The “Ostrich Syndrome” – Don’t Hide from Bad News Before Trial

Female Ostrich (Struthio camelus), Kalahari desert, South Africa

All litigators want to win. Trial preparation is an ordeal that easily saps our physical and emotional resources at times. It’s natural, then, to want to surround trial preparation with as much positive energy as possible. But, how do you handle “bad news” about your case before trial? It will often determine the difference between winning or losing.

When we discover a “bad fact”, a negative piece of evidence, a hole in our case, a less-than-helpful witness — or any other item which would have a tendency to make our case look less winning — there’s a temptation to downplay such evidence in our trial preparation or not pay attention to it at all.  With all that’s at stake we might want to bury our heads in the ground like ostriches.

That’s a sure-fire way to lose the case!

 In Trial Preparation, Don’t Ignore Bad News…Actively Search For It.

Instead of avoiding bad news or downplaying it or explaining why it doesn’t matter, what we should be doing in pretrial preparation is seeking out bad news and then neutralizing it! Only by recognizing the bad news as the truly viable obstacle that it is, can we manage it effectively and work around it.

I conduct jury focus groups on every case, and have often been called in by other attorneys to create and run jury focus groups for them. When jurors for jury focus groups have been selected with valid criteria, and we know in advance that they are predisposed to be fair, it’s a bad idea to discount a conclusion by the focus group that’s inconsistent with our need to win.

Instead of discounting what they say, the trick is to dig as deeply as possible into why they say what they say so that we can discover the catalyst for the bad news we’re getting!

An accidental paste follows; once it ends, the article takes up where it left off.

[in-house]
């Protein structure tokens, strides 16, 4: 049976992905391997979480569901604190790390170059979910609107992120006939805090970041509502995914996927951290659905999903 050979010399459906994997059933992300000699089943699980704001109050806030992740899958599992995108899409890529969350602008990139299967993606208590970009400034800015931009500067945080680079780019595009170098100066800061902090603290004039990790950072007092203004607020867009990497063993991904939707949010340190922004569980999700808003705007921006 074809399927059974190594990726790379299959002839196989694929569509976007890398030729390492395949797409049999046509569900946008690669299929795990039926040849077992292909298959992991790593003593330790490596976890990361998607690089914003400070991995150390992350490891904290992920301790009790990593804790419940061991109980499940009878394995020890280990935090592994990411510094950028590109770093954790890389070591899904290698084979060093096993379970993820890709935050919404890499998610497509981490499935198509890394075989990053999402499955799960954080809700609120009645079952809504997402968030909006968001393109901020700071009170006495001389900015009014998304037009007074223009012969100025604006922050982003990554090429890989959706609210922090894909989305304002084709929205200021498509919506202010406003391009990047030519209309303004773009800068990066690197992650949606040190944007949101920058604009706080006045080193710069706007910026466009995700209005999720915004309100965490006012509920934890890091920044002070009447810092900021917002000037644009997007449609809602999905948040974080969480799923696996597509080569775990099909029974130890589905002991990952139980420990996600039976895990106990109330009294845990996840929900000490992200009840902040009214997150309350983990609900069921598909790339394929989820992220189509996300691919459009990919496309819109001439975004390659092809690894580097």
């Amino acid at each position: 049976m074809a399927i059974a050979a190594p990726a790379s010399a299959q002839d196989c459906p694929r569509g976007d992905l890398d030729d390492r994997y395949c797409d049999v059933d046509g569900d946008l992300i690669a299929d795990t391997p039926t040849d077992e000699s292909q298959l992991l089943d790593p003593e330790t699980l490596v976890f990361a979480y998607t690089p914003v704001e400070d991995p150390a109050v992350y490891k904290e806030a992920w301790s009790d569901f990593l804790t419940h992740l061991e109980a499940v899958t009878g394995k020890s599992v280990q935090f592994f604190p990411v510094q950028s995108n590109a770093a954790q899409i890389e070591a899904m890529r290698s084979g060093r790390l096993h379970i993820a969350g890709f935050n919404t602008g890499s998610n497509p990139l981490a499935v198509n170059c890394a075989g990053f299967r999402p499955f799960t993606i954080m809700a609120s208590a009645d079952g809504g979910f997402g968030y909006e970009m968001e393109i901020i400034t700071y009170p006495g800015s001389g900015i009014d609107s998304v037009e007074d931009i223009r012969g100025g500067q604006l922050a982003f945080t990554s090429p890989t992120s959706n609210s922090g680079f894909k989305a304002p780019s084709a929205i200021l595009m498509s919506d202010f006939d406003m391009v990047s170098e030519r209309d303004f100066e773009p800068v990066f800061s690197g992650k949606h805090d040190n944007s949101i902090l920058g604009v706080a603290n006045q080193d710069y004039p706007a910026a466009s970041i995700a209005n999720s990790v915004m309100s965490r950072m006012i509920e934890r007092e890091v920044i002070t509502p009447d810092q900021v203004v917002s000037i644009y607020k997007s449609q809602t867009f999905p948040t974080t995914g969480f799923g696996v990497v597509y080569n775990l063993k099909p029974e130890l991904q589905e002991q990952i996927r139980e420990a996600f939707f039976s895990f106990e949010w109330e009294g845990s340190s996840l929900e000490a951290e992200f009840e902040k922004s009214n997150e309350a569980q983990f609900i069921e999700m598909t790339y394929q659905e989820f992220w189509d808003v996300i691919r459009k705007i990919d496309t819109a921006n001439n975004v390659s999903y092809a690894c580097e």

Jury Focus Groups Can Help Uncover the “Bad News.”

I did a couple of focus groups on a case involving a client who had been injured and then filed a workers compensation claim for an on-the-job injury. After she filed her claim, she was fired. When we did the first jury focus group, even though the jurors returned a verdict in our favor, they were reticent to award her money. Their reticence to award money seemed inconsistent with the verdict; as a result we might have been tempted to discount the jury’s failure to award money. But when we examined the motivations more closely, we discovered that many of the jurors harbored the assumption that she may have been fired because she was taking too much time off from work for her injury.

This was not the case.  In fact, our client took virtually no time off.

Instead of just blaming the jurors for misunderstanding the case, we knew that we needed to add evidence into the case to plug up what we now saw as a hole in the proof.

Once we fully understood the nature of the “bad news” we had gotten — we were able to make a quick adjustment. We used as additional evidence a document showing a series of pay stubs that demonstrated our client was not using sick leave over the period of time after her injury. This simple adjustment in our evidence, as a result of hearing the bad news from our jury focus group, fixed a big problem in our case which we had not anticipated. The next time we conducted a jury focus group on this case, the jurors awarded substantial damages, and our confidence that we had a winning case increased.

So, when confronted with “bad news”, don’t hide from it.  Acknowledge and fix it.  Or neutralize it.

Avoiding the “Ostrich Syndrome” is a strategy for the Winning Litigator.

 

 

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